Over 100,000 private businesses and nearly 2,000 public
firms carry on in Krakow with aggregate revenue to the tune
of about 14.6 billion euro. Usually the city's
big companies with hundreds and thousands on the payroll
come under the spotlight yet they are hardly representative
of Krakow economy. The
self-employed and small enterprises employing less than ten
workers account for over ninety percent of business entities
incorporated in the city.
Foreigners own at least partly more than 1,900 of Krakow's
Visitors from member-states of the European Union and
NATO do not need visas to enter Poland. Otherwise, when
a country wants Polish citizens to acquire a visa the
general rule is that Poland requires citizens of that
country to secure one for admission to Poland as well.
Yet all aliens save those from other EU countries need a
visa to stay in Poland beyond 90 days. [See also tips on
employment, transport, communication, currency, paying,
weights & measures, business hours, holidays, dates and
numbers, and local customs].
More tips for business visitors
As a rule expatriates and natives pay the same taxes in
Poland. Of course, there are exceptions and they benefit
the former. E.g. the country has tax treaties with
60-plus nations, including the USA, which ensure
no income is taxed twice and lower taxes apply. Value
added tax (VAT) is included in the price of almost every
product and service you purchase. Excise duty is a ‘sin
tax’ of sorts, included alongside VAT in the price of
such products as cigarettes, liquors, motor fuels, etc.
Companies incorporated or headquartered in Poland are
corporate income tax.
Personal income tax is paid both by Poland’s citizens
and by permanent residents.
More on taxes in Poland
In Poland foreigners can freely buy apartments or plots
up to 0.4 hectare (i.e. about an acre) in urban areas.
They may also inherit any estate. Otherwise
acquisitions of urban property by aliens other
than EU citizens require authorization from the Ministry
of Internal Affairs, easily obtainable in most cases. It
applies to individuals as well as companies whenever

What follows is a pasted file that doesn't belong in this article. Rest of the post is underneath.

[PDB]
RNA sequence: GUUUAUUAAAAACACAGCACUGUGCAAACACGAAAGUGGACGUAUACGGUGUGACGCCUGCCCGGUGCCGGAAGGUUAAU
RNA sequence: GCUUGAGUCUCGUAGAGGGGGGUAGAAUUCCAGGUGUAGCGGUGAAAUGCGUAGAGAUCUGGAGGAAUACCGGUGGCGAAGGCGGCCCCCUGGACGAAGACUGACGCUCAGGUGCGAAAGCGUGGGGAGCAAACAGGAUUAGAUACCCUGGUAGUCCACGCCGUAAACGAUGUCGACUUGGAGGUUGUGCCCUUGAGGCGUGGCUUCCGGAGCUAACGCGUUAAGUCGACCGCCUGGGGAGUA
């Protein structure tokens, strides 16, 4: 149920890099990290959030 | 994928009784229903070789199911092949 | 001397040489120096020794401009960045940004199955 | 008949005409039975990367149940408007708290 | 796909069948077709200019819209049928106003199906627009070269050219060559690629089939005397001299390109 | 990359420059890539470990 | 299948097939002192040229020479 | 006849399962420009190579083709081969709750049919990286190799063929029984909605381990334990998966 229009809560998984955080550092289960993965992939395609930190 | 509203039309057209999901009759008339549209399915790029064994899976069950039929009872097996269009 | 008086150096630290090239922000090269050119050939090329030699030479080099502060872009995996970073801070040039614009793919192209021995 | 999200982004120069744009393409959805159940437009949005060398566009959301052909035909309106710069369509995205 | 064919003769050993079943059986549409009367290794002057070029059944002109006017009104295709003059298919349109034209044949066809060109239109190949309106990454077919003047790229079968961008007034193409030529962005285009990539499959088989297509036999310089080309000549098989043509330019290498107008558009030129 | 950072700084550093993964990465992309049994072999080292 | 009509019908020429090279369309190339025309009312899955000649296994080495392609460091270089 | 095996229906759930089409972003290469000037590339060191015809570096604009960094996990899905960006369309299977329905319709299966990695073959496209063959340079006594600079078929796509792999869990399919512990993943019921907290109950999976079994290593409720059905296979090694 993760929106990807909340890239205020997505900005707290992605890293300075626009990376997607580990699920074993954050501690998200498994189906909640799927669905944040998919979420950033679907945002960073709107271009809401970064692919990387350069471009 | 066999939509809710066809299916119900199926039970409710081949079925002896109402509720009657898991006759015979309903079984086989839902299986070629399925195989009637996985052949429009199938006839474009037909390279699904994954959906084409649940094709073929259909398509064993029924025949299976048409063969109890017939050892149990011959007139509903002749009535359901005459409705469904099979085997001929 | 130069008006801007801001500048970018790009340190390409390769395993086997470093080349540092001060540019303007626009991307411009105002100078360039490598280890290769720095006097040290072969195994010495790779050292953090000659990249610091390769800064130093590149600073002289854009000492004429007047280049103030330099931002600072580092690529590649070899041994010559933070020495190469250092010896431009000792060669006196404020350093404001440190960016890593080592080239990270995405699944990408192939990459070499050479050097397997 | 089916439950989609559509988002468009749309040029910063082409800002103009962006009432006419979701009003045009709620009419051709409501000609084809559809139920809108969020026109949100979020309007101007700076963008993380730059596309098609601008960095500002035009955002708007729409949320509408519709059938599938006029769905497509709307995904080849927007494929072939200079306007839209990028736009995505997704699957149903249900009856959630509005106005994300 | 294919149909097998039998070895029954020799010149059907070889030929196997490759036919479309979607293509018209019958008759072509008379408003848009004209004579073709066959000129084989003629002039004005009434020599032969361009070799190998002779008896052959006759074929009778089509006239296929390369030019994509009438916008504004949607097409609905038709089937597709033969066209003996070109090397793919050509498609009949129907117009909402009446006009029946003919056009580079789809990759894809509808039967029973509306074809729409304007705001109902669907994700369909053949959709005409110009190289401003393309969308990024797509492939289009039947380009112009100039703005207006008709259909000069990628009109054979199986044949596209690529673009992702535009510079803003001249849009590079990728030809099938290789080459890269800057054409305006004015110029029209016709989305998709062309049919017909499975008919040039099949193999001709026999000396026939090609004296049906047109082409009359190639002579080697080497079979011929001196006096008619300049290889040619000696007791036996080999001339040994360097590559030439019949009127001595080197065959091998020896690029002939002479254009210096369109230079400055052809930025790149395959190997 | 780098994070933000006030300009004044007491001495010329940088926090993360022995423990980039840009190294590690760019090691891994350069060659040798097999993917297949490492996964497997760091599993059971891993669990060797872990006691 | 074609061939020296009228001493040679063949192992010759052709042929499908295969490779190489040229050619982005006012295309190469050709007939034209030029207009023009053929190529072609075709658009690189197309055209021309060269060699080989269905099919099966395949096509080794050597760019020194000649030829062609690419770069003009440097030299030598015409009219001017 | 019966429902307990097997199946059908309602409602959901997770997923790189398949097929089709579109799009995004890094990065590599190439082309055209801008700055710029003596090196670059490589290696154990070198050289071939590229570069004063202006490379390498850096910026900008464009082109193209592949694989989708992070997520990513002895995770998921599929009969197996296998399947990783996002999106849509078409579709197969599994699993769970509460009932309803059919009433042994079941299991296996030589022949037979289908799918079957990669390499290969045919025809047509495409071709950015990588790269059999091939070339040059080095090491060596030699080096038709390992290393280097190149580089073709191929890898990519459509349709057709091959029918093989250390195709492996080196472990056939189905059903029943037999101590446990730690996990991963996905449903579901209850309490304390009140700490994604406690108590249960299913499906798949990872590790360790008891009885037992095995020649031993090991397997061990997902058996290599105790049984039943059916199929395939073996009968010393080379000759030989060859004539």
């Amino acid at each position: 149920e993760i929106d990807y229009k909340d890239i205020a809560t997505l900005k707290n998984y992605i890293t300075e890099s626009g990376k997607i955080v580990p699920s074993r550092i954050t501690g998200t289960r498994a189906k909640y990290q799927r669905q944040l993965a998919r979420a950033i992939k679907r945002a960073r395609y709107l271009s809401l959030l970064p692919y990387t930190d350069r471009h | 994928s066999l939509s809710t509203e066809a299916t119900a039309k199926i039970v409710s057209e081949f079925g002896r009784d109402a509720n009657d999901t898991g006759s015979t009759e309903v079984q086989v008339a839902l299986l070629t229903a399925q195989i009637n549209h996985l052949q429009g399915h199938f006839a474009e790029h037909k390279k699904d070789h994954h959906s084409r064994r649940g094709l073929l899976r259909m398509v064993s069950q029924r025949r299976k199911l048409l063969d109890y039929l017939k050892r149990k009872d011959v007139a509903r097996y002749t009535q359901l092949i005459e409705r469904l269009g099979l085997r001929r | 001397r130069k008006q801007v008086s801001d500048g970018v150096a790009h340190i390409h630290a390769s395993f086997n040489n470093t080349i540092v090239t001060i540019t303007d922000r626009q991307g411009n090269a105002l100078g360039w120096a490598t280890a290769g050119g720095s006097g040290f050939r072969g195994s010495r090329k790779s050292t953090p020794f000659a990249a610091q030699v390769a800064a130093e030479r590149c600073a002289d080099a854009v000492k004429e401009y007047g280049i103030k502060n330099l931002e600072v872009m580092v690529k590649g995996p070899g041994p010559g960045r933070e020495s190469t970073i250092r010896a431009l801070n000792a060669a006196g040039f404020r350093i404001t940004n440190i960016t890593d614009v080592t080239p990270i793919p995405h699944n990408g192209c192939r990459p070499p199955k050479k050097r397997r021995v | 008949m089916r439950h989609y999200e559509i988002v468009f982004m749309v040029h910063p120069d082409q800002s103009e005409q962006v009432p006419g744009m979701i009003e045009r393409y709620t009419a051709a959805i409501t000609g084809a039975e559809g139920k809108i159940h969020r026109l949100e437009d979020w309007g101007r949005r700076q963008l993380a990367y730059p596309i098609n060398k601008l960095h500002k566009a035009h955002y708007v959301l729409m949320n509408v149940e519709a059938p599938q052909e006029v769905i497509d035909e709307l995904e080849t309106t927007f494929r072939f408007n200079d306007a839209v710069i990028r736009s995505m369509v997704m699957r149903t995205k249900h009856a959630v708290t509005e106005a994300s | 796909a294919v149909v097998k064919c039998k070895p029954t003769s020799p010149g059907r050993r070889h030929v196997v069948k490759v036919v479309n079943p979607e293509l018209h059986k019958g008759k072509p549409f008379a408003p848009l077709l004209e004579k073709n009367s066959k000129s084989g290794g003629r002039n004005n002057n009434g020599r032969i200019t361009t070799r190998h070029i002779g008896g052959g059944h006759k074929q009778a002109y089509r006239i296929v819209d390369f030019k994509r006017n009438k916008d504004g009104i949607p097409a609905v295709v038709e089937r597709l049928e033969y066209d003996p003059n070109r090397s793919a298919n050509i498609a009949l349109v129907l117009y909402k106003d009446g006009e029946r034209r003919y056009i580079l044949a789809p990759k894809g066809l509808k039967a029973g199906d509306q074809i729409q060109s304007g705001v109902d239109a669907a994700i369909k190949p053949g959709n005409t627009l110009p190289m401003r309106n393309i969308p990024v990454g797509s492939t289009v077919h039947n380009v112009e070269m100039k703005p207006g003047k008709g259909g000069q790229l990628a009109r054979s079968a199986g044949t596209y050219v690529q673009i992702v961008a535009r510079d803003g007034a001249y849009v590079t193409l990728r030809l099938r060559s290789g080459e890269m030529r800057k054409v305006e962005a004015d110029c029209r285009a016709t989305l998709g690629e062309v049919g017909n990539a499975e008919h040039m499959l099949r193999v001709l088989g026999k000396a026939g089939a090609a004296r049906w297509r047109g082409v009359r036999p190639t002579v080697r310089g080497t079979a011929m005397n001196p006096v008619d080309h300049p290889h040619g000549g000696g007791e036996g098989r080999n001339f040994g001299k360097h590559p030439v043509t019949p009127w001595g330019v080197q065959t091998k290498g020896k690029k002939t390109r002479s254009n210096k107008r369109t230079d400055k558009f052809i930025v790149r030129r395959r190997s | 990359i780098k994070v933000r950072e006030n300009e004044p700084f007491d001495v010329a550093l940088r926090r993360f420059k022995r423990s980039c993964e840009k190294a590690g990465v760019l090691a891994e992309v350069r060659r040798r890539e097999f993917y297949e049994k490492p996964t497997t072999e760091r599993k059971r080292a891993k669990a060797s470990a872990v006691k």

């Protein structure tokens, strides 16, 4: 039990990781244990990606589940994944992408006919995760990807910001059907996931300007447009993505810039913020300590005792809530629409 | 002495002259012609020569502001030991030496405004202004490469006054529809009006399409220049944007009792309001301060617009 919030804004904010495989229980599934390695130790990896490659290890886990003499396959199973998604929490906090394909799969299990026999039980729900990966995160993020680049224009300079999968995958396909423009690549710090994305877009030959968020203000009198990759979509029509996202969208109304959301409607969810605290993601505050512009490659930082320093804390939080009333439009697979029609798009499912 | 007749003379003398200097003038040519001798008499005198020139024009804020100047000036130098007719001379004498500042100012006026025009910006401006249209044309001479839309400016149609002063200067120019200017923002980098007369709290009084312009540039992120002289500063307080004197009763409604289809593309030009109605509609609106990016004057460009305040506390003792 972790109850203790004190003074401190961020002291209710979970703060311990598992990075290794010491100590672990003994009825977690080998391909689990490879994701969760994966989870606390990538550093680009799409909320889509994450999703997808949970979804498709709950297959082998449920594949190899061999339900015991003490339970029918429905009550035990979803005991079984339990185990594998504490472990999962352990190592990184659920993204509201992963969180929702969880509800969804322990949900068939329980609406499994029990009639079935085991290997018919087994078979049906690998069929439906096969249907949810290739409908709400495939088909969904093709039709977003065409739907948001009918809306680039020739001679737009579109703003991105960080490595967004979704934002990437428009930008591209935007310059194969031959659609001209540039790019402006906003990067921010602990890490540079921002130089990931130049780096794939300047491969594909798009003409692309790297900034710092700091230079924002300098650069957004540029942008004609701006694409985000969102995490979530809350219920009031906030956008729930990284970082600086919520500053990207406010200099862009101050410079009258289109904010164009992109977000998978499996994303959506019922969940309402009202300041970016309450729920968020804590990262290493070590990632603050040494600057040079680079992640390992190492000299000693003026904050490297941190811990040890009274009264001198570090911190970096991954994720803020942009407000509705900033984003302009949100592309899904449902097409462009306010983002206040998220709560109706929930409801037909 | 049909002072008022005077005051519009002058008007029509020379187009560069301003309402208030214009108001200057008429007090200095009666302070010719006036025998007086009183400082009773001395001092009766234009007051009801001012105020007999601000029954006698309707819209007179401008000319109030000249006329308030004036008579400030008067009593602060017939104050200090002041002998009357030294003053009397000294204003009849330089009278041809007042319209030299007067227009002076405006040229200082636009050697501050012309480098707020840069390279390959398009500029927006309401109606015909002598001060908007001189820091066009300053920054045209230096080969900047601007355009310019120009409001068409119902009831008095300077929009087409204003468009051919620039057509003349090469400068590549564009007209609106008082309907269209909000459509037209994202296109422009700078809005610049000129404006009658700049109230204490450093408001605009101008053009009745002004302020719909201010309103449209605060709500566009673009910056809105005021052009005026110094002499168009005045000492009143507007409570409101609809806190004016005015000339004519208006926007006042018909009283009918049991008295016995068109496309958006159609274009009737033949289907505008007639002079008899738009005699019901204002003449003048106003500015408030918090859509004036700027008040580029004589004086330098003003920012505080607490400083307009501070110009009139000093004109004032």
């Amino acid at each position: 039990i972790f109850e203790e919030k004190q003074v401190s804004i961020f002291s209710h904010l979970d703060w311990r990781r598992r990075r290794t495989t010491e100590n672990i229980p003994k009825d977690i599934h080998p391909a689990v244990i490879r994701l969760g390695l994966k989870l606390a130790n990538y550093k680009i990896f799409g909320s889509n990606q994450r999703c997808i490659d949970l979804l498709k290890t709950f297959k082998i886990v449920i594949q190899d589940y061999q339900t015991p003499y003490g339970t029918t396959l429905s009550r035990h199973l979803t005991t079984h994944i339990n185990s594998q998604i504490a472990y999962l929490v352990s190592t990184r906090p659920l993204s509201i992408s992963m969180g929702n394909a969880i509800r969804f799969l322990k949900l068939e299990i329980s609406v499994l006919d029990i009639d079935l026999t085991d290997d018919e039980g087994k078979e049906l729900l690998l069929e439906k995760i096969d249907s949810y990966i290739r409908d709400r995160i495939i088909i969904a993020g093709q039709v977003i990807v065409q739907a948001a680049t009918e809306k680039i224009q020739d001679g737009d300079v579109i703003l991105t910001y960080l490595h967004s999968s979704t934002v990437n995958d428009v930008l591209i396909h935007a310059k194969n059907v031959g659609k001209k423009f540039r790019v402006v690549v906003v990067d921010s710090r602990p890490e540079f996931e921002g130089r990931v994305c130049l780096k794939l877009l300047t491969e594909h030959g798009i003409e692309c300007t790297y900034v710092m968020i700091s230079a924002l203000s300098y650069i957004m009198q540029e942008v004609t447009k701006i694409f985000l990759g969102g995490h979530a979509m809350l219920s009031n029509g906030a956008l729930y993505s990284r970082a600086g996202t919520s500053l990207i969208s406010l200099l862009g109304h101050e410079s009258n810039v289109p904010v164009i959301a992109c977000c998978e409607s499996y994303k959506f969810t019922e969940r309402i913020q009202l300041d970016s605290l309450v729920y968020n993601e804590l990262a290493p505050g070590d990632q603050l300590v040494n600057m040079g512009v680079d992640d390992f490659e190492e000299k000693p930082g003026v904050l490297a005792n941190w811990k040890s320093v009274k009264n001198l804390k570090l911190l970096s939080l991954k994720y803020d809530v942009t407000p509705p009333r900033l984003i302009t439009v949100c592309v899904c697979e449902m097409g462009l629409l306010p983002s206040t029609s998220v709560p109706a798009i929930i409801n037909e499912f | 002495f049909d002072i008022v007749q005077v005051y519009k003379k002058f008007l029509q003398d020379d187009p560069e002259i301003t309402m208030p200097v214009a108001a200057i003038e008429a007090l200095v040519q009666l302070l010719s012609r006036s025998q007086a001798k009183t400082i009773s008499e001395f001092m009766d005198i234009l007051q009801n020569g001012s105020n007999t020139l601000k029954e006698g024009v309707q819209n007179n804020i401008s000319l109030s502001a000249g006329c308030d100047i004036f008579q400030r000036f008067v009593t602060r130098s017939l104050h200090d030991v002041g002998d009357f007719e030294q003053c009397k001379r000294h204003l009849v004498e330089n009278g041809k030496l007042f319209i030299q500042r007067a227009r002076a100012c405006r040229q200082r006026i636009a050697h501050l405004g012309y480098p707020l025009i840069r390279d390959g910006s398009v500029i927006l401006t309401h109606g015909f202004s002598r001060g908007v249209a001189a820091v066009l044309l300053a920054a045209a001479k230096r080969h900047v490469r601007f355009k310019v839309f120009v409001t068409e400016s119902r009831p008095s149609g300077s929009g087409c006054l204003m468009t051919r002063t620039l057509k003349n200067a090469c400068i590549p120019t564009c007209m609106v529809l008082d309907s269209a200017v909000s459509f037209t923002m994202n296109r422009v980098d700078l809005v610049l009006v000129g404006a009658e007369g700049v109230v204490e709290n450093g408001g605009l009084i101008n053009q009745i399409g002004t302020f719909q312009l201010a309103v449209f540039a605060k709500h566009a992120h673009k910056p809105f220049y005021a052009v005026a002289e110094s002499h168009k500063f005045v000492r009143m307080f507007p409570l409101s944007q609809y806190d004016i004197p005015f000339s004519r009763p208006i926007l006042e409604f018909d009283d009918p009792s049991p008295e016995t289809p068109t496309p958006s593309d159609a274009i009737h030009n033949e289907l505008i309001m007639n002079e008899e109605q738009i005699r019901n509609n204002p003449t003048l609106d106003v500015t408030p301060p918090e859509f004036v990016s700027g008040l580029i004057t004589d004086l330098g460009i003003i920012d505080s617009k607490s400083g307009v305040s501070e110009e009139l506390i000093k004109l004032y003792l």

foreigners hold the controlling interest.
More on Krakow's real estates
On the strength of their 2008 sales, 22 of Krakow's
companies rank among Poland’s 500 biggest business
organizations. Owing to its annual turnover of roughly
euro 2,100 million BP Polska, Poland's affiliate of
Britain's oil multinational, headquartered in Krakow,
makes the 12th largest Polish corporation in 2008.
More on Krakow corporations
million visitors show up in Krakow every year, though
only a third or so stay overnight in the city. Many
arrive and/or leave by air, but most take advantage of
the fact that Krakow lies at a major European road and
More on travel to Krakow
list of Krakow's lawyers and law firms. Sooner
or later everybody will need one of them.
Poland’s labor costs stay at a third of Germany’s, and the country boasts a
sizeable and fast-expanding internal market, enjoys a healthy GDP growth, and
remains a model of political and economic stability in the region. And now it's
European Union. No wonder foreign investors flock: from multinationals to fairly
small enterprises. If you want to jump the bandwagon, Krakow appears a
particularly good place with some 8.5 million people living within a radius of
100 km. And the city is situated at Europe’s crucial crossroads between Germany
and Ukraine and between Scandinavia and the south of the continent.
More on FDI in Krakow
All companies incorporated in Poland are equal before the law of
the country. And Polish corporations can be owned altogether and run by foreign
shareholders, while full repatriation of capital as well as after-tax profits
and dividend earnings is guaranteed. At the same time Poland's competition law,
the protection of intellectual property, bankruptcy law, etc. are nowadays up to
the Western standards.
on investing in Krakow
So-called New Town (‘Nowe Miasto’),
a 250,000-sq-m office-shopping-and-entertainment complex on the 70,000-sq-m site
in downtown Krakow next to the Old Town historic district, is the city’s biggest
development project under construction. Local government earmarked the strategic
area adjoining Krakow’s communication hub with main railroad and bus stations
for its brand-new commercial center.
More on New Town project
From designer garb to jewelry, and from antiques to books and CDs–Krakow’s
Old Town historic district,
turned into a pedestrian precinct, teems with stores of all sorts, crammed into
every available space.
shopping in Krakow
Krakow has always been Poland’s gourmet Mecca. And the recent decade brought
about a genuine restaurant explosion all over the city owing to the hectic
efforts of aspiring restaurateurs–native ones as well as immigrants. The Old
Town historic district seems virtually stuffed with establishments catering to
all kinds of diners.
Krakow’s restaurants, a dining guide
There is no subway in Krakow, nonetheless that nearly million city has a fairly
dense public transport system which consists of streetcars and buses a municipal
company operates and a number of private-owned minibus fleets.
Taxicabs are plentiful and relatively cheap in Krakow – within the city
boundaries the fare should not exceed 20 euro. And you can dial roughly a dozen
different taxi telephone centers, each with its own fleet.
More on Krakow transport
There are 25,000-plus beds to choose from in Krakow.
Lodging guide to Krakow hotels
Krakow General Data:
Basic Krakow info for visitors
nation, geography, climate, wildlife, visitors,
How to move about the city.
Travel to Krakow
In the proximity of Krakow
Krakow is Poland's tourist mecca, and also a gateway to
many other must-see sites in the region.